LONDON (Reuters) - British mainframe computer specialist Micro Focus International is to buy privately-owned U.S. rival The Attachmate Group Inc in an all-share deal valuing the firms’ combined capital and debt at $2.35 billion (1.45 billion pounds).
Micro Focus said on Monday that following the reverse takeover, its shareholders would own about 60 percent of the equity in the new group which will be re-listed in London.
The two groups serve major corporate clients such as banks, retailers and airlines that run mainframe computers, helping them modernise the technology so that applications and databases can be accessed by newer systems, such as cloud technology.
“We aim to help customers sort out some of the challenges of their older IT systems and link them to new technology, so they can get more return on their current investments,” Micro Focus Executive Chairman Kevin Loosemore told Reuters.
“This gives us a broader set of products to deliver that, and it also exposes us to some faster growing markets,” he said in a telephone interview.
Loosemore said Micro Focus had been talking on and off with The Attachmate Group for about three years before finally agreeing a deal.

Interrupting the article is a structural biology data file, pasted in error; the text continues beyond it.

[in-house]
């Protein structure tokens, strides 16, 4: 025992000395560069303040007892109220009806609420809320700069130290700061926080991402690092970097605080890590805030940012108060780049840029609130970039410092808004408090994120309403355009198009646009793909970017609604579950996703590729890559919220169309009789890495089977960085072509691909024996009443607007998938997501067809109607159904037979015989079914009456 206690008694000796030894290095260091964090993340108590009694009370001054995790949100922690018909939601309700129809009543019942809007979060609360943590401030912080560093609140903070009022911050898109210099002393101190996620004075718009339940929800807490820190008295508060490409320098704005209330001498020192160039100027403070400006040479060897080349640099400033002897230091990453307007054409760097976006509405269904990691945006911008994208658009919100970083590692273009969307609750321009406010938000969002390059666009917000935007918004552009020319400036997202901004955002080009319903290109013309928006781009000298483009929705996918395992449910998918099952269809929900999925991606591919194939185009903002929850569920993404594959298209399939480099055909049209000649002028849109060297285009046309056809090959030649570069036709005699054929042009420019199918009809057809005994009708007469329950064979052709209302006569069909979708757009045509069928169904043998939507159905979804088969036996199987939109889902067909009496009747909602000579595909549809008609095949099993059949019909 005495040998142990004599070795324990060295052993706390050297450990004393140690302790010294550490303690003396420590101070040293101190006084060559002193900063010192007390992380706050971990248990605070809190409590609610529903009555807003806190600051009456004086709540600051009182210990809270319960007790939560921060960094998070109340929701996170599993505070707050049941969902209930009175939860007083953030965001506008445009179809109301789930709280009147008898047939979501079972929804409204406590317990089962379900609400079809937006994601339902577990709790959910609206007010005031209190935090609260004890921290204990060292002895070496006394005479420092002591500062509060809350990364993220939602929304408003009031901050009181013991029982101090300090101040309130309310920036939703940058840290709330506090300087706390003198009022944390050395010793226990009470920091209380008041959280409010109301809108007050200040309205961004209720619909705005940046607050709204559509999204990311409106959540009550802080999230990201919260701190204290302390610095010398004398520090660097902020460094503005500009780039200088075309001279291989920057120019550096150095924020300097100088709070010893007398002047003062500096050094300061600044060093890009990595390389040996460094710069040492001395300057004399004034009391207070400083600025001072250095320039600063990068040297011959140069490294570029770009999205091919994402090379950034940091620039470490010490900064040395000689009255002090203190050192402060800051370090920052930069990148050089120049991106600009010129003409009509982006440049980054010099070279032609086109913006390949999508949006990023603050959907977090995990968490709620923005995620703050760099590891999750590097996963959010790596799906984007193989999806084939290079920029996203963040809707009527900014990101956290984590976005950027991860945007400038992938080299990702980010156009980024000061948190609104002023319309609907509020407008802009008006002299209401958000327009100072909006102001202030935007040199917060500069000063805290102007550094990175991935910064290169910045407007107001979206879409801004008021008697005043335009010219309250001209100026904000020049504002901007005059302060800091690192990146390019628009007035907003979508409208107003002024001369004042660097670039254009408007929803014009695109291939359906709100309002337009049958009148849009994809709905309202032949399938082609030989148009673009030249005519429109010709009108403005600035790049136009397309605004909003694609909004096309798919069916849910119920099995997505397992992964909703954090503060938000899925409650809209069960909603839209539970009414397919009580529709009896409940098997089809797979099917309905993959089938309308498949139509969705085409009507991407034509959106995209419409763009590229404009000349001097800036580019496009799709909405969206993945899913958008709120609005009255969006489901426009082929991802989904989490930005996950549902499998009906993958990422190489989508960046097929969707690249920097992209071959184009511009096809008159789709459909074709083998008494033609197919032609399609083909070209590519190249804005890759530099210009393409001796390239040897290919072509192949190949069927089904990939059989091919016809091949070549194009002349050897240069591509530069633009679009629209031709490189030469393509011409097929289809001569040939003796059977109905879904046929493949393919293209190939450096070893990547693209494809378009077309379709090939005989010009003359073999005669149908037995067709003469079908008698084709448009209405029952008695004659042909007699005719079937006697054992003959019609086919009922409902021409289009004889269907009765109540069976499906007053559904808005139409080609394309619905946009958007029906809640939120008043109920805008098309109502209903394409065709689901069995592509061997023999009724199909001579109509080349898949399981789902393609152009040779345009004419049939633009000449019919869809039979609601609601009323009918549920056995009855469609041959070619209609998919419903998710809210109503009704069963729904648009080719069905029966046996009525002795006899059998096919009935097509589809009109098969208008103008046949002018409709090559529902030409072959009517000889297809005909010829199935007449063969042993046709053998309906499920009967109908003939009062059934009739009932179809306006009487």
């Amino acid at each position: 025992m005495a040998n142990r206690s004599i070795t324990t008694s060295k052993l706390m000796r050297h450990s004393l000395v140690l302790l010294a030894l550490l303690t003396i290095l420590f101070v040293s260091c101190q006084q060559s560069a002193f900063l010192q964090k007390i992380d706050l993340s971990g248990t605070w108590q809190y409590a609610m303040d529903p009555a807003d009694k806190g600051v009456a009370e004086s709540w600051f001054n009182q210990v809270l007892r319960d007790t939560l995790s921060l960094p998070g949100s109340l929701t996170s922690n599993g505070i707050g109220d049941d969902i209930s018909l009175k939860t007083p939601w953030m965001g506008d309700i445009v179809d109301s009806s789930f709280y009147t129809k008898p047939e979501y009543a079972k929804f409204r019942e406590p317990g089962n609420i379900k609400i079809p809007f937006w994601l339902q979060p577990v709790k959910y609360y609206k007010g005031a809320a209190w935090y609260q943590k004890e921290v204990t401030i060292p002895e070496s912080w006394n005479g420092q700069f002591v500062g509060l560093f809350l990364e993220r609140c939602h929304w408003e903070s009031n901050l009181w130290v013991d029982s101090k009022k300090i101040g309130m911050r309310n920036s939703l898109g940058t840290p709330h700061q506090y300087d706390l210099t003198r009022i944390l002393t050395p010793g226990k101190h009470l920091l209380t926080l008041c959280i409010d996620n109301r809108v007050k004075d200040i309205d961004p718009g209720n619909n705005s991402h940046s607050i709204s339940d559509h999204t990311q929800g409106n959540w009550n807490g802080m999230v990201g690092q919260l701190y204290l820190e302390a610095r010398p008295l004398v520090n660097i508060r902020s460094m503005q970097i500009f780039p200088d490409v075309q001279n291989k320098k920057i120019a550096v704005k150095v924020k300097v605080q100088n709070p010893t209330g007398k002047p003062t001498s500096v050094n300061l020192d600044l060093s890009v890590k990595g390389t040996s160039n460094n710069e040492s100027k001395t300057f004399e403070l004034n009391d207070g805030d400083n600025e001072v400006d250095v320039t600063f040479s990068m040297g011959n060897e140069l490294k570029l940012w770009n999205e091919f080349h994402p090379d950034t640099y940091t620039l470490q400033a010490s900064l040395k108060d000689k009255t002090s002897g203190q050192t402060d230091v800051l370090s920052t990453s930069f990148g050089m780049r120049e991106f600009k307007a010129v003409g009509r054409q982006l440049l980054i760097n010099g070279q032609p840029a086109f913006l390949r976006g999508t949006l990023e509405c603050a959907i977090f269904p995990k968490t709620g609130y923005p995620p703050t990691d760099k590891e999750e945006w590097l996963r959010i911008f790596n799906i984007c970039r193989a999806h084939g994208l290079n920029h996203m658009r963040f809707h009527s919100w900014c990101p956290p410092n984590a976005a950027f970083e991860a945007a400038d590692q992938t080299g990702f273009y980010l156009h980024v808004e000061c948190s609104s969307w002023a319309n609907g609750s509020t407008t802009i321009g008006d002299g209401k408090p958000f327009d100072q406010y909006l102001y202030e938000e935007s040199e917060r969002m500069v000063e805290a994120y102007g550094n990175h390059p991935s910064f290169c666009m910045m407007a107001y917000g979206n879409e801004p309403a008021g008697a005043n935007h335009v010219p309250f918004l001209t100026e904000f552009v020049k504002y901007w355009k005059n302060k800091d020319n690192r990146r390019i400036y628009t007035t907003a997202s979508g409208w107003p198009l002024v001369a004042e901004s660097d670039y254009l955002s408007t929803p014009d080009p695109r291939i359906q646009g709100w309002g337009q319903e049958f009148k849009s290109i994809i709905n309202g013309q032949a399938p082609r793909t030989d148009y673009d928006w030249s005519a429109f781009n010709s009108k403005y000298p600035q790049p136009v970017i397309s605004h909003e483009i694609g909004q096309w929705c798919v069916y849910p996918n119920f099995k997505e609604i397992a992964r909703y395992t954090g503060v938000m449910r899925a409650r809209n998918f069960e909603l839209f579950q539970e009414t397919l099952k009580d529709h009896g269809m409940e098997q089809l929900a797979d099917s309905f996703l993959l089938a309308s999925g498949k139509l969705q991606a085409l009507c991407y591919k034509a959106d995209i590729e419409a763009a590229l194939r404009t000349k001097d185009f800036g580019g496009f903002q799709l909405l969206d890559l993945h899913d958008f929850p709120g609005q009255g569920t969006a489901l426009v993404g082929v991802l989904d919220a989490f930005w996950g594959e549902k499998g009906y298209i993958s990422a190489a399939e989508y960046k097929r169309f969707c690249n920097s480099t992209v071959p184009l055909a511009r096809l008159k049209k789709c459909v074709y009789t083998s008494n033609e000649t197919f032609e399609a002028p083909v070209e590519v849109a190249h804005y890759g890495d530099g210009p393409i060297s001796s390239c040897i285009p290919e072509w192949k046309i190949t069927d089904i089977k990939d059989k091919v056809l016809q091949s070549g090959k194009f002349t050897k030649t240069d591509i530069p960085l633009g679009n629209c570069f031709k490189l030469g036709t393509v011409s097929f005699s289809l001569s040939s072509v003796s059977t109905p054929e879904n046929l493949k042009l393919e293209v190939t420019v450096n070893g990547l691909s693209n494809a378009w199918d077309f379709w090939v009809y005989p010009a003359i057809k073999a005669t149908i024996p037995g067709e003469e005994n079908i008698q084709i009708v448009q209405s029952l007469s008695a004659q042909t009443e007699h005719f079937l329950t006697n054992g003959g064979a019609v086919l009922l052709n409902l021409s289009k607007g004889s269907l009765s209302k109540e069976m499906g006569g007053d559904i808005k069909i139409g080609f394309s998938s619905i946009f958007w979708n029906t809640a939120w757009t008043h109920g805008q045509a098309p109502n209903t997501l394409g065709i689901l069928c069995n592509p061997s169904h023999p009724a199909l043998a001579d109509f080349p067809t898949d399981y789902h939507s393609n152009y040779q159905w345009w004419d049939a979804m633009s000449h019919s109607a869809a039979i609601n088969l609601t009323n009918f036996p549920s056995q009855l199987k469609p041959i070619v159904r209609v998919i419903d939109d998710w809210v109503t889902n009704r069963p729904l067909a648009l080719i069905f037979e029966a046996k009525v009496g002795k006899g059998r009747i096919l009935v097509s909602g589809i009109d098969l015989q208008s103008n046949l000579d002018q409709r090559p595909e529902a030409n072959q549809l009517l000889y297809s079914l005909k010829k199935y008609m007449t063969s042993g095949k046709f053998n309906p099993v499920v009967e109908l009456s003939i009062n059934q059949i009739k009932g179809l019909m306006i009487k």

The owners of Houston, Texas-based Attachmate include the Francisco Partners Funds, the Golden Gate Funds, the Thoma Bravo Funds and the Elliott Management Fund.
Loosemore, who retains his position in the combined group, said the deal would lift Micro Focus’s revenue to about $1.4 billion from about $430 million, and its underlying core earnings to more than $500 million from $196 million.
He said Micro Focus was buying Attachmate for about 7.5 times core earnings, a significant discount on the 11.3 times earnings Micro Focus trades at.
Share in Micro Focus jumped to an all time high of 935 pence, up 11 percent, following the announcement of the deal.
Analyst George O’Connor at Panmure Gordon, who has a “buy” rating on the shares, said the deal was a big step towards Micro Focus becoming an “all applications modernisation company”.
“The acquisition has the same ‘DNA’ - it is a large systems enterprise software company, with high profitability and is cash generative,” he added.
The two companies’ net debt, comprising $233 million on the part of the British company and $1.17 billion on the part of Attachment, will be refinanced as part of the deal, Loosemore said. The combined group’s debt ratio would increase to about 3.3 earnings, but this would be reduced to Micro Focus’s long-term debt target of 2.5 times in about two years, he said.
Micro Focus also said it would still return about 60 pence a share to investors, as announced in August.
Micro Focus was advised by Numis and Attachment was advised by Morgan Stanley.
Editing by Karolin Schaps and Mark Potter